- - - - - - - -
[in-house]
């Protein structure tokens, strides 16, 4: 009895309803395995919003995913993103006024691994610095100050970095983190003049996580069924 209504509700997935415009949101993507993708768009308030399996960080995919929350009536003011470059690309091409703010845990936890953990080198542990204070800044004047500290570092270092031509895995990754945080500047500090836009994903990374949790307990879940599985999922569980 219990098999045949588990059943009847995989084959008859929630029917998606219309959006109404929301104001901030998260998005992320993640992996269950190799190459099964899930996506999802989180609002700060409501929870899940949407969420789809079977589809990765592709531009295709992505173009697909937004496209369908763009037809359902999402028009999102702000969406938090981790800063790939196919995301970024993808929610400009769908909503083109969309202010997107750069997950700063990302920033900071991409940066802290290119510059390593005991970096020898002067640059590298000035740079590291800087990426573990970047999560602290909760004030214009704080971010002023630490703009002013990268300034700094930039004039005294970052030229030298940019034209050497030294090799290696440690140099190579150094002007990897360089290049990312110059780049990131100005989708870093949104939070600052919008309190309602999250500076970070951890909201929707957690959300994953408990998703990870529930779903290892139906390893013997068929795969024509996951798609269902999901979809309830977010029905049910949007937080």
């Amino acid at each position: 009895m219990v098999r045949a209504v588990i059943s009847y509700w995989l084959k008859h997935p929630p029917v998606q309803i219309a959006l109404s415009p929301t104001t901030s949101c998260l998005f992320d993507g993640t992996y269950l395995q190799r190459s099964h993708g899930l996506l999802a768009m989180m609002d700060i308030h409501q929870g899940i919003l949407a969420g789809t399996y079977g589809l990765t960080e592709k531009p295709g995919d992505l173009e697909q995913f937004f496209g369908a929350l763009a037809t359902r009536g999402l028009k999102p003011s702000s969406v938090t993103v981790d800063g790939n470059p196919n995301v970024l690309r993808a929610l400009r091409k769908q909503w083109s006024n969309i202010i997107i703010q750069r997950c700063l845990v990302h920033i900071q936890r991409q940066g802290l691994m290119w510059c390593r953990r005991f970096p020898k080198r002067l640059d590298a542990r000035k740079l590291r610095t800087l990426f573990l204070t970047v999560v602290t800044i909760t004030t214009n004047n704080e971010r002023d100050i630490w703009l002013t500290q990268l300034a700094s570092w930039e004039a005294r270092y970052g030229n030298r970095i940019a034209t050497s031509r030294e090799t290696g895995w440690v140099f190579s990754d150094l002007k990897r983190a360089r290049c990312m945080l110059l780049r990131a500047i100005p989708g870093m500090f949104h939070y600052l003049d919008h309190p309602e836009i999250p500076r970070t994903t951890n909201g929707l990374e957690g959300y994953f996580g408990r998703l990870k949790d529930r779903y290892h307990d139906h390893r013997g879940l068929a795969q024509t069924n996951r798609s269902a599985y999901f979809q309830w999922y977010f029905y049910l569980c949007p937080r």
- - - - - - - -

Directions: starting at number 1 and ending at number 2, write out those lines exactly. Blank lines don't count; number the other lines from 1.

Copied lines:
[in-house]
């Protein structure tokens, strides 16, 4: 009895309803395995919003995913993103006024691994610095100050970095983190003049996580069924 209504509700997935415009949101993507993708768009308030399996960080995919929350009536003011470059690309091409703010845990936890953990080198542990204070800044004047500290570092270092031509895995990754945080500047500090836009994903990374949790307990879940599985999922569980 219990098999045949588990059943009847995989084959008859929630029917998606219309959006109404929301104001901030998260998005992320993640992996269950190799190459099964899930996506999802989180609002700060409501929870899940949407969420789809079977589809990765592709531009295709992505173009697909937004496209369908763009037809359902999402028009999102702000969406938090981790800063790939196919995301970024993808929610400009769908909503083109969309202010997107750069997950700063990302920033900071991409940066802290290119510059390593005991970096020898002067640059590298000035740079590291800087990426573990970047999560602290909760004030214009704080971010002023630490703009002013990268300034700094930039004039005294970052030229030298940019034209050497030294090799290696440690140099190579150094002007990897360089290049990312110059780049990131100005989708870093949104939070600052919008309190309602999250500076970070951890909201929707957690959300994953408990998703990870529930779903290892139906390893013997068929795969024509996951798609269902999901979809309830977010029905049910949007937080």